Books can do wonders for our mental well-being
One of the most moving scenes in literature lies within the pages of the 1844 adventure novel “The Count of Monte Cristo” by French writer Alexandre Dumas. This captivating story trails the journey of Edmond Dantes, a simple merchant sailor who transforms into an enigmatic, revered aristocrat through the power of reading books.
At the beginning of the story, everything seems to be going well in Edmond’s life: He receives a promotion at work and is soon to wed his beloved fiancee. However, due to conspiracies against him, Edmond is unfairly imprisoned and his entire world darkens. During his time in prison, he contemplates suicide until he chances upon a fellow Italian prisoner, Abbe Faria. The intellectual priest is described as a brilliant thinker — he has 5,000 books in his library in Rome and speaks several languages. Together, they conspire to escape by digging a tunnel. At the same time, Abbe decides to impart his knowledge to Edmond over the next few years, focusing on history, art, philosophy, science, and languages. Edmond transforms from a naive, simple-minded sailor into an intellectual and profound Count of Monte Cristo.
Since time immemorial, stories have elevated, enlightened and entertained us. It is said that the ancient library of Thebes had the phrase “Healing place of the soul” inscribed over its entrance. During the First World War, British librarians were posted at military camps and as volunteers at hospitals to hand out books to wounded soldiers to speed their recuperation and assuage stress and homesickness. The word “bibliotherapy” was coined in a 1916 Atlantic Monthly article titled “A Literary Clinic.” It was written by essayist Samuel McChord Crothers and describes how patients can be treated with personalized book recommendations. Interestingly, the word bibliotherapy is made up of the Greek words for “book” and “healing.”
Bibliotherapy is now widely used by therapists, coaches, librarians, teachers and parents to prescribe a tailored reading list to people who are facing specific challenges. Words can serve as a remedy for the mind, heart and soul. Selecting the right books that reflect the reader’s challenges is a crucial part of the healing process, as it enables them to relate to the protagonist, understand their emotions, and learn effective coping strategies. On the brighter side, those looking for escapism can live vicariously through experiences and adventures found in the pages of a book.
By immersing ourselves in the right books, we can reap myriad emotional, physical and mental benefits. According to research published by the University of Sussex in 2009, reading for just six minutes is enough to reduce stress levels by 68 percent. Another study by psychology professor Keith Oatley at the University of Toronto shows that reading fiction can increase our empathy and social intelligence, allowing us to better connect with others, understand their feelings and share their experiences. Reading can also prompt us to change our behavior, according to a 2012 study by Ohio State University.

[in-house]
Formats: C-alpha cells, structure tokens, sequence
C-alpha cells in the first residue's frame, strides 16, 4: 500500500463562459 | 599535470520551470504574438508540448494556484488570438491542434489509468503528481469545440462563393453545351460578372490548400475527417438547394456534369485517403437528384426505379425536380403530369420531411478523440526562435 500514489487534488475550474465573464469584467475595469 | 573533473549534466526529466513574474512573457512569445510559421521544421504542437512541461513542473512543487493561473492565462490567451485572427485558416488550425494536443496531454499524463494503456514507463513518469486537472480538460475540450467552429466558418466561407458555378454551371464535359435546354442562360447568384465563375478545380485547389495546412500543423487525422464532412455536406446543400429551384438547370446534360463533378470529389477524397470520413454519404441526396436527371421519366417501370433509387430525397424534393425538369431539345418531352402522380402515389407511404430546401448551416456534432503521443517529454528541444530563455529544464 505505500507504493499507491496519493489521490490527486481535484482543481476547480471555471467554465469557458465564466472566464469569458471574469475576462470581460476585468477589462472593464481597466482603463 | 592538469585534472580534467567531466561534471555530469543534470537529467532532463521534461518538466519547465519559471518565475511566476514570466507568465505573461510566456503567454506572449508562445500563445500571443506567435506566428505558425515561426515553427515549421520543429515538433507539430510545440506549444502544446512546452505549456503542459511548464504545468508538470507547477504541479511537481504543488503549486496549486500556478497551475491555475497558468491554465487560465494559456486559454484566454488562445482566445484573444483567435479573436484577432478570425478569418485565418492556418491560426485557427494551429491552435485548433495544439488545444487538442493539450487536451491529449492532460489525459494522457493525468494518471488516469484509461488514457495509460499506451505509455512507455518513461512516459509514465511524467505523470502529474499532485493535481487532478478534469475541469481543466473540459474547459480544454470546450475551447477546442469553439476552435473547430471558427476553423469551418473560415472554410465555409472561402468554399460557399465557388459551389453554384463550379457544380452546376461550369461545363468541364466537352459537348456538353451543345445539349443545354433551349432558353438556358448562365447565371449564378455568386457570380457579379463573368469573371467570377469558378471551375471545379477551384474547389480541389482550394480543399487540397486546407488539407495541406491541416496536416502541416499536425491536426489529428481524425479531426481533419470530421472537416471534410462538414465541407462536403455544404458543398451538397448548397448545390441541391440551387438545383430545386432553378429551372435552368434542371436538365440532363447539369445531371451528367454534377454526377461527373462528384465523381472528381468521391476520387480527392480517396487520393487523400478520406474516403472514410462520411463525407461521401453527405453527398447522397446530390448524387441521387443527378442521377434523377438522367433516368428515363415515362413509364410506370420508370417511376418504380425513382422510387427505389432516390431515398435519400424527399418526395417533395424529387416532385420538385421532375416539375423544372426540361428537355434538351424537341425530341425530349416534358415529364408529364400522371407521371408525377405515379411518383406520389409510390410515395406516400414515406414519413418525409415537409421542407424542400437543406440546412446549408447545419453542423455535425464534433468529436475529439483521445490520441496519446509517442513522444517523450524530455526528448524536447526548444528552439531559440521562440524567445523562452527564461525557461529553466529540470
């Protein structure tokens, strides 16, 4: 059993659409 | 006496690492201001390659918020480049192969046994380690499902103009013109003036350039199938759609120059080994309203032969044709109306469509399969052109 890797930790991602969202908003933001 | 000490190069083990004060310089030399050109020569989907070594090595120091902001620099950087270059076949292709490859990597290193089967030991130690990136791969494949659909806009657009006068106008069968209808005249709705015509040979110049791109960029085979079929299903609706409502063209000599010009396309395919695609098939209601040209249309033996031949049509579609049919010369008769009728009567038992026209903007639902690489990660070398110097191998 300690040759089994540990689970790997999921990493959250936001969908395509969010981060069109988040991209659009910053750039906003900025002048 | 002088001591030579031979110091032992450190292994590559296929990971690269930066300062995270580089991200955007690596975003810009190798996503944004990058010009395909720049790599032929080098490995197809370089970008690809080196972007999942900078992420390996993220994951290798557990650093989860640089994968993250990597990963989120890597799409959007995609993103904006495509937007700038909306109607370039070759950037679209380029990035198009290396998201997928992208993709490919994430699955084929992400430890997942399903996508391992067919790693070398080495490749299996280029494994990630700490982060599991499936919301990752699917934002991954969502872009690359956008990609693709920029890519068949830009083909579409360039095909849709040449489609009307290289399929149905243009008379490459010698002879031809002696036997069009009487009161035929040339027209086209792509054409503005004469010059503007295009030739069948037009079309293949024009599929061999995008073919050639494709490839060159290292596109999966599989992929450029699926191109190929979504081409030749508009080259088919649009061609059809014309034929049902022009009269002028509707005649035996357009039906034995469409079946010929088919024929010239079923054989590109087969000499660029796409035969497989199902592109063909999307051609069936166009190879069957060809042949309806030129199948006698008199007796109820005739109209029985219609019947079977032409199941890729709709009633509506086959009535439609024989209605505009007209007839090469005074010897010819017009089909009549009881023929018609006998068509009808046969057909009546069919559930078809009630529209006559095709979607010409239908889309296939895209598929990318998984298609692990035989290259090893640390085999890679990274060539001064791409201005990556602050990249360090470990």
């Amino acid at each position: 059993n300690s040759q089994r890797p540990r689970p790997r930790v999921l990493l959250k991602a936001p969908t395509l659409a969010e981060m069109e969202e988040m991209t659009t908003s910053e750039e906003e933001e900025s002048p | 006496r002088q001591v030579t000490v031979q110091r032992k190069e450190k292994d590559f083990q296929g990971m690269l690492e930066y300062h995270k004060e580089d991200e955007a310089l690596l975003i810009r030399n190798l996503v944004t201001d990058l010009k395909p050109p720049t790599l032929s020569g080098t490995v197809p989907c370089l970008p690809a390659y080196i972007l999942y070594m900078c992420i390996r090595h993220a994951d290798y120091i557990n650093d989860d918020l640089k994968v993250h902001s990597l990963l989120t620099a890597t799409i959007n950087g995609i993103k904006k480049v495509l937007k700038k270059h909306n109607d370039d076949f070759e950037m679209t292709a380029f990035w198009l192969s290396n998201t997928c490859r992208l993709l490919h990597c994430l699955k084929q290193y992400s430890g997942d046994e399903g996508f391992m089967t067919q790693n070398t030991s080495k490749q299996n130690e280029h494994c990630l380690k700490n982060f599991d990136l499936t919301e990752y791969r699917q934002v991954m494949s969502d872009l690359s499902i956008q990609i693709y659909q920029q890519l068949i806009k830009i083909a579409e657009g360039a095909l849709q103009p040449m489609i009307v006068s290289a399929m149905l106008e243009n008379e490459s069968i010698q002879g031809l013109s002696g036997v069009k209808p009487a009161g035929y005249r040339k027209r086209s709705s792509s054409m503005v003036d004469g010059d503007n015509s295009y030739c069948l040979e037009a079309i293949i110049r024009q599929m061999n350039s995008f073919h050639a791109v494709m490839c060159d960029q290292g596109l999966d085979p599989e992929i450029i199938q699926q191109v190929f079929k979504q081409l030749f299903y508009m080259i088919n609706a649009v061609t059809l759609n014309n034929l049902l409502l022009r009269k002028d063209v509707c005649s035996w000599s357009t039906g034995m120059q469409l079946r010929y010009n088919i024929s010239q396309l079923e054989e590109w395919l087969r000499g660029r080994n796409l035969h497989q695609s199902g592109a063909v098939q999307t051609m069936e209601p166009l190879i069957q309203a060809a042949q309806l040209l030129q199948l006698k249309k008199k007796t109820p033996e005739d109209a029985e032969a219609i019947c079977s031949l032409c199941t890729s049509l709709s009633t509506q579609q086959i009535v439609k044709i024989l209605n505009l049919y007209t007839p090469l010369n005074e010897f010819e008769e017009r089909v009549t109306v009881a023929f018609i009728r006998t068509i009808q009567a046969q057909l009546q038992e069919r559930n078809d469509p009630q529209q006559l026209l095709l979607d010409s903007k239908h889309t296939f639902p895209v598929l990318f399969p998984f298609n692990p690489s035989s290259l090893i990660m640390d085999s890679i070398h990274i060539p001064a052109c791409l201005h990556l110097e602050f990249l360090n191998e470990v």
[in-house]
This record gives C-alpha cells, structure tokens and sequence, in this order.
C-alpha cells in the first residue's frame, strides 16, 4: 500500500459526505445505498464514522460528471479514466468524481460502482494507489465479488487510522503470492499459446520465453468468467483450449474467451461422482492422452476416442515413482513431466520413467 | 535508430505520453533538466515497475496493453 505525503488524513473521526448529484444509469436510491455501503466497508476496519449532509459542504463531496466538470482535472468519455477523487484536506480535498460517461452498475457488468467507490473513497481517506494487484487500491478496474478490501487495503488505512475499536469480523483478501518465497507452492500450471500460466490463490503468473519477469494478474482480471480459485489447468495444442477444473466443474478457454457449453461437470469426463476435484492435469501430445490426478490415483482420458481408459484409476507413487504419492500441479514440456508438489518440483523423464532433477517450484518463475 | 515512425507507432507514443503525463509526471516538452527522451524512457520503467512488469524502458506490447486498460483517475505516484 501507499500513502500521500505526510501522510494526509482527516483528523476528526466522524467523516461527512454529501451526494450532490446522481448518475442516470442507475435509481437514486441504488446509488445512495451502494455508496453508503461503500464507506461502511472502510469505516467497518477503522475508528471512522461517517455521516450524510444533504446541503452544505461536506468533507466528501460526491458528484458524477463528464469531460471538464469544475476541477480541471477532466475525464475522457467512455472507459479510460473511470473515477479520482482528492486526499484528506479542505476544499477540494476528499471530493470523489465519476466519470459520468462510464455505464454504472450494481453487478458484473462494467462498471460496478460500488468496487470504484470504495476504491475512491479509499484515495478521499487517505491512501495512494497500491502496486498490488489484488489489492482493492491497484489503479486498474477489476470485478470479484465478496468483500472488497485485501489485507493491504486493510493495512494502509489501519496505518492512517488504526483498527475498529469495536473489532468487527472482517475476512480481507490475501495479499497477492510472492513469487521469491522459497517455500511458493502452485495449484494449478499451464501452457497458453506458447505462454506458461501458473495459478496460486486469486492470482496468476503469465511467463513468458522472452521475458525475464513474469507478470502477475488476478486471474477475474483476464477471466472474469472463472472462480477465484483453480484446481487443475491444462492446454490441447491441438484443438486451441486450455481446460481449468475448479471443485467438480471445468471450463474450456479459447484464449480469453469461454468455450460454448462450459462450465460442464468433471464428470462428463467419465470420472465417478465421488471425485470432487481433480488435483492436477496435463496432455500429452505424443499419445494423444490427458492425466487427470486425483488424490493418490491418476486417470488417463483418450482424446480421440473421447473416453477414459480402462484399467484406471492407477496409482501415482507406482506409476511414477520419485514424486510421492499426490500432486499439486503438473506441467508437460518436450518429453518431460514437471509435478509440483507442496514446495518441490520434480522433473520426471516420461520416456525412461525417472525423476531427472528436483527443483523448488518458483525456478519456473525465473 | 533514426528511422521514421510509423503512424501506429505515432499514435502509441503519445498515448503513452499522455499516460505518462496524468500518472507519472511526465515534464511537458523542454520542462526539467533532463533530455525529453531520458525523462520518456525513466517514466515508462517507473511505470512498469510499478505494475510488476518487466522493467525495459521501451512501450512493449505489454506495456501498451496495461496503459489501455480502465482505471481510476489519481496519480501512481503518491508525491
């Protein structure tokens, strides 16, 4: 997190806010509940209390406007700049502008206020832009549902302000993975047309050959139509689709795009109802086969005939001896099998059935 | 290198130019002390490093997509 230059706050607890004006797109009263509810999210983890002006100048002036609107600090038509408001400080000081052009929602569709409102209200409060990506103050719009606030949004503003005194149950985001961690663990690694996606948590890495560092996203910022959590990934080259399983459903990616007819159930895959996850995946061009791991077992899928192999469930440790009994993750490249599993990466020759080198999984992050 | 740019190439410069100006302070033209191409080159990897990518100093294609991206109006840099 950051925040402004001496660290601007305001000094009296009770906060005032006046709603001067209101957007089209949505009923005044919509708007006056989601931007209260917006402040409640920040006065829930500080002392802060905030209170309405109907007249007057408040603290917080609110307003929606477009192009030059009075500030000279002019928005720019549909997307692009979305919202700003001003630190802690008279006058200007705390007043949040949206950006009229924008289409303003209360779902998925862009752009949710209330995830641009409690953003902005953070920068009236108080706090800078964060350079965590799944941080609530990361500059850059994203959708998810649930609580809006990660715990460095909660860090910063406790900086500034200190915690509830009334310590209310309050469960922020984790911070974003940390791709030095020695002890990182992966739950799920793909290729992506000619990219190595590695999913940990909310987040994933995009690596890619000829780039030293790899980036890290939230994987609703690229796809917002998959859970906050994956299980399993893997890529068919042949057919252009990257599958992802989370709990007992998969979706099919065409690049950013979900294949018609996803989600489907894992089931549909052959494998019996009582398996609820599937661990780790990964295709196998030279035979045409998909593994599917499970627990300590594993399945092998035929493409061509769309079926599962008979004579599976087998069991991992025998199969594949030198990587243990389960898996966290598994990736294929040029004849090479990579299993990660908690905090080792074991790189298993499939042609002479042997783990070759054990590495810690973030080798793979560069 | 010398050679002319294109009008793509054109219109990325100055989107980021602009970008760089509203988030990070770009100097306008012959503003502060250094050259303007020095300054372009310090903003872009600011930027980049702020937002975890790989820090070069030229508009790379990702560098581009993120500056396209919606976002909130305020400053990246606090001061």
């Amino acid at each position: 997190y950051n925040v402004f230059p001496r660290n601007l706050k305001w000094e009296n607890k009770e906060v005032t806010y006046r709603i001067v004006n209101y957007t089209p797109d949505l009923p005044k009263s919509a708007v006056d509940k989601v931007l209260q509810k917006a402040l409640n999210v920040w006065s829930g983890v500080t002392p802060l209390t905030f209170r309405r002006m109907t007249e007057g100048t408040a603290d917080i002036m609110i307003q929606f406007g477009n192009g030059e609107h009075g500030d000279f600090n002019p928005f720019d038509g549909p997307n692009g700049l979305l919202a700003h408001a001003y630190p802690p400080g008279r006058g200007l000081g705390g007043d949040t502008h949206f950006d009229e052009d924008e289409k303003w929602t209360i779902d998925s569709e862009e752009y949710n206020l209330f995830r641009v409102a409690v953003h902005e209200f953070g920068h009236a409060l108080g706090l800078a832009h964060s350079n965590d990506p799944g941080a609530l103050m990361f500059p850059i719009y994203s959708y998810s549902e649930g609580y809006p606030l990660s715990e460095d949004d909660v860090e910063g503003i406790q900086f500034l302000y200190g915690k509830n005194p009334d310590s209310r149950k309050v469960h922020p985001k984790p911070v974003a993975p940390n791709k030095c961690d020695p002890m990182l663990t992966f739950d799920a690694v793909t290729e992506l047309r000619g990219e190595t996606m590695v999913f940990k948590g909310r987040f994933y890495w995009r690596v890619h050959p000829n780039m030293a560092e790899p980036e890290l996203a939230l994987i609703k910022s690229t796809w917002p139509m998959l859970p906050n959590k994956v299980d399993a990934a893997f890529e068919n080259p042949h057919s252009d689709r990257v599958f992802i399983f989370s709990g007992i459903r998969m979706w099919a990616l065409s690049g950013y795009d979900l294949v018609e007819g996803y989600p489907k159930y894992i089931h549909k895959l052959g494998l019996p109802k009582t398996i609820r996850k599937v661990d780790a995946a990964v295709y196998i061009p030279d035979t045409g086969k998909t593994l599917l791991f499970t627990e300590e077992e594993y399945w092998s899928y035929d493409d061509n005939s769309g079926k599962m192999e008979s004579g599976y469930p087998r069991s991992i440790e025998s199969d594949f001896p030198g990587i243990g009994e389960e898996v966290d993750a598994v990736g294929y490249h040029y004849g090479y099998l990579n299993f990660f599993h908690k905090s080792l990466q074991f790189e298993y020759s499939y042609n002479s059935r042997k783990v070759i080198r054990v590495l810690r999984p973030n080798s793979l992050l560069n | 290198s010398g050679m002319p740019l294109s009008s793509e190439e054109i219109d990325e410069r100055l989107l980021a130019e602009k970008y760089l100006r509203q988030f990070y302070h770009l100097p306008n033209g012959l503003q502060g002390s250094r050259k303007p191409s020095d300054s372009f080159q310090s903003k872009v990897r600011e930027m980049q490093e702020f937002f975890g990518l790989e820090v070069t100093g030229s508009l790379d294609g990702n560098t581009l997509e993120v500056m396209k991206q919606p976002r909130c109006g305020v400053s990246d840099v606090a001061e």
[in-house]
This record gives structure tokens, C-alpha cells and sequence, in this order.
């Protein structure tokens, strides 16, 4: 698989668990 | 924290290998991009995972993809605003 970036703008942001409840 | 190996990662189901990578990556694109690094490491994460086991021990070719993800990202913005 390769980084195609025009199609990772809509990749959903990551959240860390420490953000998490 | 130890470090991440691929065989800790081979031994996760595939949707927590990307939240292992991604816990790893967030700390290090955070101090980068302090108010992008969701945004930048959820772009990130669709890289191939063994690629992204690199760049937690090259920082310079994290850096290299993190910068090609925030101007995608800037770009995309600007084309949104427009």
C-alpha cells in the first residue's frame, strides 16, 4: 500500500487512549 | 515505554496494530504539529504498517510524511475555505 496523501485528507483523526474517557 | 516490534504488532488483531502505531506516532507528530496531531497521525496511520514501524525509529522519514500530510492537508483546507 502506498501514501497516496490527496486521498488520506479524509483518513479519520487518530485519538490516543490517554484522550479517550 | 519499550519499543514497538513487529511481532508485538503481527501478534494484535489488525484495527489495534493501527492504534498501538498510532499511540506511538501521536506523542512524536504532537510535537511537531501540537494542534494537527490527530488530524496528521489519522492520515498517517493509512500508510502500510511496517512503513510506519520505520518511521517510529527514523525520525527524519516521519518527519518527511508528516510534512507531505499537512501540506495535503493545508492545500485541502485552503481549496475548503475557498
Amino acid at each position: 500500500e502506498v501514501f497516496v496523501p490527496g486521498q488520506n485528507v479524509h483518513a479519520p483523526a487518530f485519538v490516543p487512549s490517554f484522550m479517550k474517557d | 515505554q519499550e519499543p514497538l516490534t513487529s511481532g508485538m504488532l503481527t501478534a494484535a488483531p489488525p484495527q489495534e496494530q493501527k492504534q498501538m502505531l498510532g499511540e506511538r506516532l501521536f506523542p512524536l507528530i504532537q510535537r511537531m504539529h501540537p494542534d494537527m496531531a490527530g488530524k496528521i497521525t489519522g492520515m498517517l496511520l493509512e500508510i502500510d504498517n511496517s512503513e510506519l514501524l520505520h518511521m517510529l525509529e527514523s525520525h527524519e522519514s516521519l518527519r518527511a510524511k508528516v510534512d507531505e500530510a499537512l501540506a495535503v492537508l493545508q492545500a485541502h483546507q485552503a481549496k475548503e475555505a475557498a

Therapists who are trained in bibliotherapy usually have a list of books that address a variety of challenges, such as depression, relationship discord, anxiety, drug abuse, eating disorders, abuse, grief, and anger. For example, the UK-based Reading Agency has been working with public libraries and leading health agencies to deliver the “Reading Well Books on Prescription” program. Health professionals can now prescribe a list of books, which they can access via public libraries, to help manage a person’s mental health and well-being.
The books list for young people covers themes such as anxiety, autism, body image and eating disorders, depression, bullying, and self-esteem. Other book lists include recommendations for children, people with long-term conditions, and those living with dementia. The agency has also launched the “Mood-boosting Books” scheme to promote uplifting novels, poetry and non-fiction titles that have been recommended by reading groups.
By immersing ourselves in the right books, we can reap myriad emotional, physical and mental benefits.
The free, six-week online course delivered by the University of Warwick on the subject of “Literature and Mental Health: Reading for Wellbeing” explores six emotional themes and their confluence with literary works. The themes are: How poetry can help us cope with the mental and emotional stresses of modern life; what Philip Sidney's sonnets and Jane Austen’s “Sense and Sensibility” can teach us about recovering from heartbreak; what William Shakespeare’s “Hamlet” and the poetry of William Wordsworth and Thomas Hardy can teach us about grief; how poetry penned during the First World War can help us empathize with trauma; what literary works people have resorted to during bouts of depression; and how to understand aging and dementia.
By compiling the best literary works into compact reading lists according to various emotional needs, people can begin a healing process that seeps deep into their psyche. I love what American writer F. Scott Fitzgerald said about connecting with people through stories: “That is part of the beauty of all literature. You discover that your longings are universal longings, that you’re not lonely and isolated from anyone. You belong.” Indeed, we can always find solace in the pages of a good book.
- Sara Al-Mulla is an Emirati civil servant with an interest in human development policy and children’s literature.